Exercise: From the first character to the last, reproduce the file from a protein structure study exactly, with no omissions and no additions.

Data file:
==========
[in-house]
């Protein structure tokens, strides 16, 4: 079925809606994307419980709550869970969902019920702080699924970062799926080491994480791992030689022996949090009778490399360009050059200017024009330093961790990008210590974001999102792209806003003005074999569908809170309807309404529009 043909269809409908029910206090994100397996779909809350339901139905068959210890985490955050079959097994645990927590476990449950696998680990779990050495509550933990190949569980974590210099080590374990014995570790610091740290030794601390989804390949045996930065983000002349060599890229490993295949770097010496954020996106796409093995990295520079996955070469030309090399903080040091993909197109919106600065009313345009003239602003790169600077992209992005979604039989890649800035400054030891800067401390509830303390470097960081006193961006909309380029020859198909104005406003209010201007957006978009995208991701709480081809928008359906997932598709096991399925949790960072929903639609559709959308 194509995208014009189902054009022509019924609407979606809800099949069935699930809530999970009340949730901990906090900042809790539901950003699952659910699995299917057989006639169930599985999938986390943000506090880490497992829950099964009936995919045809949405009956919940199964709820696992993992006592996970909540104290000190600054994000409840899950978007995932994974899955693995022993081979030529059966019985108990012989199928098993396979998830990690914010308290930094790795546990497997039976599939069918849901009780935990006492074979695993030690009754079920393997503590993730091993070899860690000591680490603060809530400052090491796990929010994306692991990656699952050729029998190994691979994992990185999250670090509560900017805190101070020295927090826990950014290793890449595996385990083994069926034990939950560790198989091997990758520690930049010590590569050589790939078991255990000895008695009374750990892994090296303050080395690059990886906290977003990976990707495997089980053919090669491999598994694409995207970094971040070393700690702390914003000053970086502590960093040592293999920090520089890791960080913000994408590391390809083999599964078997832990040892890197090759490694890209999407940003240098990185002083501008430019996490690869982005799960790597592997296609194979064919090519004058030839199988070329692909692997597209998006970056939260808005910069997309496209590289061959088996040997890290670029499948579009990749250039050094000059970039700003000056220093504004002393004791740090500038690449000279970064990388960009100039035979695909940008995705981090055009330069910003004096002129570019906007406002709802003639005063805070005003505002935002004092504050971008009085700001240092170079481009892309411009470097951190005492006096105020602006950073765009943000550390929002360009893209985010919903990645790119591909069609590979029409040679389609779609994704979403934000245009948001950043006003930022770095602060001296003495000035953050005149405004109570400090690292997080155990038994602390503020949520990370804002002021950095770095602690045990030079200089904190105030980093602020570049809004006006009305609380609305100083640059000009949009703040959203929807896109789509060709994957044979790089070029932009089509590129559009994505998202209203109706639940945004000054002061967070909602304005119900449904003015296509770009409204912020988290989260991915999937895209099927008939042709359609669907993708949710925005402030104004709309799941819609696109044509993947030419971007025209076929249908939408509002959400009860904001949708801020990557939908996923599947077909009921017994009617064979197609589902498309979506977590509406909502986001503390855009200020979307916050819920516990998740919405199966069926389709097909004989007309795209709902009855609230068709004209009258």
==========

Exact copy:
[in-house]
């Protein structure tokens, strides 16, 4: 079925809606994307419980709550869970969902019920702080699924970062799926080491994480791992030689022996949090009778490399360009050059200017024009330093961790990008210590974001999102792209806003003005074999569908809170309807309404529009 043909269809409908029910206090994100397996779909809350339901139905068959210890985490955050079959097994645990927590476990449950696998680990779990050495509550933990190949569980974590210099080590374990014995570790610091740290030794601390989804390949045996930065983000002349060599890229490993295949770097010496954020996106796409093995990295520079996955070469030309090399903080040091993909197109919106600065009313345009003239602003790169600077992209992005979604039989890649800035400054030891800067401390509830303390470097960081006193961006909309380029020859198909104005406003209010201007957006978009995208991701709480081809928008359906997932598709096991399925949790960072929903639609559709959308 194509995208014009189902054009022509019924609407979606809800099949069935699930809530999970009340949730901990906090900042809790539901950003699952659910699995299917057989006639169930599985999938986390943000506090880490497992829950099964009936995919045809949405009956919940199964709820696992993992006592996970909540104290000190600054994000409840899950978007995932994974899955693995022993081979030529059966019985108990012989199928098993396979998830990690914010308290930094790795546990497997039976599939069918849901009780935990006492074979695993030690009754079920393997503590993730091993070899860690000591680490603060809530400052090491796990929010994306692991990656699952050729029998190994691979994992990185999250670090509560900017805190101070020295927090826990950014290793890449595996385990083994069926034990939950560790198989091997990758520690930049010590590569050589790939078991255990000895008695009374750990892994090296303050080395690059990886906290977003990976990707495997089980053919090669491999598994694409995207970094971040070393700690702390914003000053970086502590960093040592293999920090520089890791960080913000994408590391390809083999599964078997832990040892890197090759490694890209999407940003240098990185002083501008430019996490690869982005799960790597592997296609194979064919090519004058030839199988070329692909692997597209998006970056939260808005910069997309496209590289061959088996040997890290670029499948579009990749250039050094000059970039700003000056220093504004002393004791740090500038690449000279970064990388960009100039035979695909940008995705981090055009330069910003004096002129570019906007406002709802003639005063805070005003505002935002004092504050971008009085700001240092170079481009892309411009470097951190005492006096105020602006950073765009943000550390929002360009893209985010919903990645790119591909069609590979029409040679389609779609994704979403934000245009948001950043006003930022770095602060001296003495000035953050005149405004109570400090690292997080155990038994602390503020949520990370804002002021950095770095602690045990030079200089904190105030980093602020570049809004006006009305609380609305100083640059000009949009703040959203929807896109789509060709994957044979790089070029932009089509590129559009994505998202209203109706639940945004000054002061967070909602304005119900449904003015296509770009409204912020988290989260991915999937895209099927008939042709359609669907993708949710925005402030104004709309799941819609696109044509993947030419971007025209076929249908939408509002959400009860904001949708801020990557939908996923599947077909009921017994009617064979197609589902498309979506977590509406909502986001503390855009200020979307916050819920516990998740919405199966069926389709097909004989007309795209709902009855609230068709004209009258």